Cooking up a new look for school lunch |
Teri Vance

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Cooking up a new look for school lunch

Shannon Litz/Nevada AppealJanice Mandoki cooks ground beef in the Carson High School kitchen on Thursday for a new pizza recipe during training on the new menu and procedures for school district food service.

Among everything else new and exciting associated with school resuming on Monday, there is one particular change that may carry the most weight.

School lunch.

The Carson City School District decided at the end of last school year to contract out nutrition services, and selected Aramark as the provider.

The value of the program, officials explain, is that a large company has more buying power and can therefore purchase more

food for less. With that savings, it can invest back in the program, improving the quality

of service.

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But what all of that boils down to is: They want more kids eating school lunches. And that means change.

Already, cafeterias at some schools have gotten a facelift. Brighter paint and colorful pictures have been added to the walls.

When students return, rather than having one entree, they will have three or four to choose from, and a fruit and vegetable cart will be available to help students pick healthier snacks.

It’s going to take some adjustments to pull that off, however. Earlier this week, representatives from Aramark led cafeteria workers through the new recipes and methods of food preparations they will be expected to follow.

“I think it’s going to be a challenge, but it’s going to be good,” said Patty Temple, who’s worked in the district’s nutrition services for 15 years, going on her second year at Seeliger Elementary School. “It’s going to give the kids a lot more to choose from, and it looks like it’s going to be nutritious. So we’re going to be in a bit of a frenzy, but the children are going to love it.”

Some parents had initially opposed the switch, expressing concern that the food would be more processed than before.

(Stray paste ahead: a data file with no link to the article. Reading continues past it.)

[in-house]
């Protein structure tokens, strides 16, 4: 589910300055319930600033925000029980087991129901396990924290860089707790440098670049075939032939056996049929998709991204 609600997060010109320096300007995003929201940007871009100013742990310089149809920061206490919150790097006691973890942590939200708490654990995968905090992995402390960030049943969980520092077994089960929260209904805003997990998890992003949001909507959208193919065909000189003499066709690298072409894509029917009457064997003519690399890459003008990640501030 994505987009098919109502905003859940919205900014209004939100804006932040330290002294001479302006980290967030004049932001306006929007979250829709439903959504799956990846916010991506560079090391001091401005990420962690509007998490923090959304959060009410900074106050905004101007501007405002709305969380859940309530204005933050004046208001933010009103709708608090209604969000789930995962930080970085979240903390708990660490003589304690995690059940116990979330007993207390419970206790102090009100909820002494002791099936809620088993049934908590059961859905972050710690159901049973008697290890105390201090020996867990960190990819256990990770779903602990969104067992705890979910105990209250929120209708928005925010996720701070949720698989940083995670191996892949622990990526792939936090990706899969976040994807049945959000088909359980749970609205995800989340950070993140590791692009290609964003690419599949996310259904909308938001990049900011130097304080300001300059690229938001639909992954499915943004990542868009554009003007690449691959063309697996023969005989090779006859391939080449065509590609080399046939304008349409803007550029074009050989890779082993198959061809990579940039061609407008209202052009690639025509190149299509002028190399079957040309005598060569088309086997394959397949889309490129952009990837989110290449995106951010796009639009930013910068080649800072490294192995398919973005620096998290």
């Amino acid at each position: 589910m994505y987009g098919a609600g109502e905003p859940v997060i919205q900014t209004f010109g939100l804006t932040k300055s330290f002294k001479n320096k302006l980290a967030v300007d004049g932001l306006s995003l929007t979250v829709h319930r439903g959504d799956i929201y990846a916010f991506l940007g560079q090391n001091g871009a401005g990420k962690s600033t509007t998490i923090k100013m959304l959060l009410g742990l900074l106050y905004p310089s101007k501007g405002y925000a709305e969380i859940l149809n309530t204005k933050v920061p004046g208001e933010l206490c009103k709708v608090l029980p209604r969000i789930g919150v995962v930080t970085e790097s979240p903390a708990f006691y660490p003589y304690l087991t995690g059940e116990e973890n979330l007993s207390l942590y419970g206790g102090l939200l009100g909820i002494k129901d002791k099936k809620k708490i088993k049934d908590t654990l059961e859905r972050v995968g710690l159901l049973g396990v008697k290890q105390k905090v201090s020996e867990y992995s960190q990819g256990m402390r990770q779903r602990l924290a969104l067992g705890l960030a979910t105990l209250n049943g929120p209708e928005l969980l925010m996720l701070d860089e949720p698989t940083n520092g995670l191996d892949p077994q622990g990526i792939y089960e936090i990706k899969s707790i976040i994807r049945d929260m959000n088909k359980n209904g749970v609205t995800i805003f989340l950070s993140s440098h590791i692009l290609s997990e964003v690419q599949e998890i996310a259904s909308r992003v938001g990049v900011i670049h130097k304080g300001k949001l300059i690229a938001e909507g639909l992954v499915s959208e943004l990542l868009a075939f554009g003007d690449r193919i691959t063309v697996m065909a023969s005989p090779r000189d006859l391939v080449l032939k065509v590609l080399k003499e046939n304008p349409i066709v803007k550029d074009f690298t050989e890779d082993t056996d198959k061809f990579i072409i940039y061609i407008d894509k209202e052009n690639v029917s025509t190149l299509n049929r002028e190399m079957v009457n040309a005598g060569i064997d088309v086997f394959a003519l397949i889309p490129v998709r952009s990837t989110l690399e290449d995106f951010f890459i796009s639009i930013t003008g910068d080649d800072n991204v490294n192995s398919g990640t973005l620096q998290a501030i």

Teri Teeter, cafeteria manager at Empire Elementary School, said she’s noticed just the opposite.

“We’re actually going to be doing a lot more home cooking than we did before,” she said. “It’s going to take a lot more planning and preparation than we did before.”

Bonnie Eastwood, the district’s director of nutrition services, said parents can be more involved in their child’s choices as well. Menus will be posted on the district’s website,, along with nutrition information for each of the items.

“I’m interested to see how the parents are going to react. I think they’re going to be very pleased,” she said. “I think it will be particularly helpful for diabetics.”

High school students are in for a surprise as well. The cafeteria will be set up as a food court, offering choices like pizza, sandwiches and a taco bar.

“The concept is by providing greater variety in an atmosphere kids are used to, we’re going to draw more participation,” said Anthony Turley, the school district’s finance director. “When they have choice and it’s a reasonable price, a better price than they’ll get outside, they’re going to stay here.”

A new policy at the high school this year will close the campus to freshmen, which may also drive up the number of students buying food from the school.

Turley said 100-150 students have been purchasing hot lunch at the high school. The goal, he said, is to increase that to around 900.

Some cafeteria workers said they feared lunch service is going to slow down at first as they learn the new system. But Eastwood is confident they can make the transition.

“It’s a change, so it’s going to take some getting used to,” she said. “But we know it’s doable. They’re used to being flexible and adaptable.”